Saturday, June 28, 2014
A New Clutch Purse Reminds ...
The other night while we were dining at Aladdin's out on Akron's west side, the zipper on Joyce's clutch purse broke.Time for a new one--and (mirabile dictu!) we were eating right next door to a TJ Maxx, so, after about a half-hour of looking for one (I waited awhile in the store, then repaired to the car, where waiting always goes more quickly, right?), she found the perfect thing, which she now shows me at every opportunity. Which in some ways is good, for her display often means she's going to pay for something we've just shared.
Anyway, she now says the term clutch purse a number of times every hour (clutch bag dates back to 1947), and it's reminded me of something I've not thought about in years ... or, rather, someone: Clutch Cargo, an animated character who had his own TV show in 1959, a show my younger brother, Dave, used to watch--and, okay, I did, too, now and then. (He had an excuse: he was 11; I, 15, was ... somewhat ... slow to mature.)
I can't remember much about the series (except one particular thing, which I'll share later), and IMDB offered no help--so what follows I've "borrowed" from Wikipedia.
Cargo, it seems, was a writer/pilot who flew around the world on risky assignments. (Obviously, he always prevailed.) He was a big, chunky, muscular guy, I remember (I've not yet looked at the YouTube clip I've posted below), looking a little like Mr. Clean--but with hair. The plots were so unremarkable that I can't tell you a thing about any of them, though brother Dave, a more assiduous fan, perhaps could.
Cutch traveled (I did not remember this) with his ward, a young boy named Spinner, and his dachshund, Paddlefoot, which seems something of an unkind name for a dog. And "Spinner"? I not sure what's up with that, either.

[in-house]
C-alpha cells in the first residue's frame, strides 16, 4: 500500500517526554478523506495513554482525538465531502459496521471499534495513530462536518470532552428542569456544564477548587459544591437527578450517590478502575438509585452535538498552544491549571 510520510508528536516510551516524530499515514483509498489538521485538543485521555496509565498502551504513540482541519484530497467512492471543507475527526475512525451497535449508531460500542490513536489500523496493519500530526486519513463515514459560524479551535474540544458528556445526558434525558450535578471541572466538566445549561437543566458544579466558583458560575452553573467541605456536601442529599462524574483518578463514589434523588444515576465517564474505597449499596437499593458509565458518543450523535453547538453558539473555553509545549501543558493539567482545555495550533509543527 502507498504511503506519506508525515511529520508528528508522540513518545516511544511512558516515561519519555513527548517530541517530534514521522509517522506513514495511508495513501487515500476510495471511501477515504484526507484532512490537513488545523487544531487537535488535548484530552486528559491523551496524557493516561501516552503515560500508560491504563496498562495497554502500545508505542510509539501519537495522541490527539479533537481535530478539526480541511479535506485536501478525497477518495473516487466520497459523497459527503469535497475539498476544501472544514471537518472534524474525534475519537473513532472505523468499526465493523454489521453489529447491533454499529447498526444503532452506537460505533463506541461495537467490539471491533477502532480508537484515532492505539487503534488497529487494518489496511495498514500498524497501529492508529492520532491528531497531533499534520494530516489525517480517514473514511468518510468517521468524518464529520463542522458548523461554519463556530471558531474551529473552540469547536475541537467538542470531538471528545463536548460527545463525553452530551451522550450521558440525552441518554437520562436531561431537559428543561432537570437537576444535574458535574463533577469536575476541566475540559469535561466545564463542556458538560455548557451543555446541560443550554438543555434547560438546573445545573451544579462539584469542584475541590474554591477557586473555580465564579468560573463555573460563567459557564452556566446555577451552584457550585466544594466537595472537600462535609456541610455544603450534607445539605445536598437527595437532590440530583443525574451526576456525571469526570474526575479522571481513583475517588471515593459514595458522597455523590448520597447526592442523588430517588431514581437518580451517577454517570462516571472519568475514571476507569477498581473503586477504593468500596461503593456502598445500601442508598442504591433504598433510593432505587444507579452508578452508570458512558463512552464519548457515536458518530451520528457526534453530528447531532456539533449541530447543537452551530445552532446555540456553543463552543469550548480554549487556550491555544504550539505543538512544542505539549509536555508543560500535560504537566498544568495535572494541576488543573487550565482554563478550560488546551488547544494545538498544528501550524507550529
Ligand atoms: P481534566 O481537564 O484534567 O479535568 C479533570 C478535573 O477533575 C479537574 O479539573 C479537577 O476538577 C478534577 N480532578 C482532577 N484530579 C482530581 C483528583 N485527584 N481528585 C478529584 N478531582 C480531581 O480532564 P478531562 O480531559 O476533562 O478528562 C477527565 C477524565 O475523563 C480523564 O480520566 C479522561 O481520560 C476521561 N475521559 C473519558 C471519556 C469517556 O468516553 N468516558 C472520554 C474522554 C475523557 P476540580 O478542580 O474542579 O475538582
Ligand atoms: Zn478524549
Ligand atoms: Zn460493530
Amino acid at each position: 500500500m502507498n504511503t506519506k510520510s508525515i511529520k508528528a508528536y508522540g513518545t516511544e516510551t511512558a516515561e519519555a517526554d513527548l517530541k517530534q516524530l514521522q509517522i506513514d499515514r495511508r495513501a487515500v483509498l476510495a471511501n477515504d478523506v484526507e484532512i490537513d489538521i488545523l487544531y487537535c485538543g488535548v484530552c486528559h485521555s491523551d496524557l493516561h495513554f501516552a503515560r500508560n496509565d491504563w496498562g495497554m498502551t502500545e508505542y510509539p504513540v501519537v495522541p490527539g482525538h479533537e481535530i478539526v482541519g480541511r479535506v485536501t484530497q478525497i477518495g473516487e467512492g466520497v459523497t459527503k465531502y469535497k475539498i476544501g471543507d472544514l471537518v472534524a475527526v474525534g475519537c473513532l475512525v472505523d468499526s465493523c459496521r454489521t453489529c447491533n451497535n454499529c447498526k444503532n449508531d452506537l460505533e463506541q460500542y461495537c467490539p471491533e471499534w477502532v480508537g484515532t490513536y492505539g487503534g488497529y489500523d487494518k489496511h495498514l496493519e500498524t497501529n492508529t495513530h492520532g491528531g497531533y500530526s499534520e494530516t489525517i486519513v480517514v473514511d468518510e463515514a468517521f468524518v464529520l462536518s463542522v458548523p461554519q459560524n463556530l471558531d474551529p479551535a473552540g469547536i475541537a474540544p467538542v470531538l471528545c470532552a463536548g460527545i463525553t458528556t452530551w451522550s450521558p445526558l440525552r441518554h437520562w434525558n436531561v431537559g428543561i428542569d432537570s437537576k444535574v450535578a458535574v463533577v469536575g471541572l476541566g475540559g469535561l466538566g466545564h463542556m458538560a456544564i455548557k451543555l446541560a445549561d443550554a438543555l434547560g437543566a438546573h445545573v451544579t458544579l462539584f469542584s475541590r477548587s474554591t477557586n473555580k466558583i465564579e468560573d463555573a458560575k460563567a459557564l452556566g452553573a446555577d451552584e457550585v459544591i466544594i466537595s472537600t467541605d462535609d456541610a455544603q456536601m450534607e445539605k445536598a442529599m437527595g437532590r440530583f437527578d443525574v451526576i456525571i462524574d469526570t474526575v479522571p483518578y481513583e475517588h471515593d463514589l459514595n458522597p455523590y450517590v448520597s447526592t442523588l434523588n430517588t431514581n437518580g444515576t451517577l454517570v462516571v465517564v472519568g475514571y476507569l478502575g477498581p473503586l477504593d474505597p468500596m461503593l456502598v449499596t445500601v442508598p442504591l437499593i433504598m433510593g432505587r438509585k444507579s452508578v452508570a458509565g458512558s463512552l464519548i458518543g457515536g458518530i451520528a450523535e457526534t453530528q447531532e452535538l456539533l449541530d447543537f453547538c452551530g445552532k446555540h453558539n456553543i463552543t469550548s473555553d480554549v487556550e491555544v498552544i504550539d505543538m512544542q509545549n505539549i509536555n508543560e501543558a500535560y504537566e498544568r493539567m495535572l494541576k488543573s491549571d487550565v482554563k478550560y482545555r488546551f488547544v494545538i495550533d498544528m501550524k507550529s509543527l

Now, here's the feature of Clutch Cargo that I do remember--mostly because it was kind of creepy. The animators used a technique called "Syncro-Vox," a way to use the actual lips of actors superimposed on cartoon faces. Oh, did it look weird, as you can see from this link to an episode on YouTube. I mean, these days we don't really see the tongues of cartoon characters--right?
You can also see that the animation is otherwise unremarkable. Done on a tight schedule, Clutch had no time to bother with a lot of, well, movement in the episodes. Lots of pictures of stationary people and scenery--and moving human lips on painted faces. Awesome.
Wikipedia remarks that the series was a "surprise hit." Actually, not such a surprise in the TV wasteland of the late 1950s when my brother and I, bored out of our gourds (I mean, you can read Proust only so many hours, you know?), turned on Clutch and commented over and over about all those weird mouths.
Meanwhile, over a half-century later, sitting in a hot car and looking at (and feigning admiration for) Joyce's new "clutch purse," I remember Clutch Cargo, think about my brother, about boring 1959 Saturdays in tiny Hiram, Ohio, and marvel at remembrance of things past.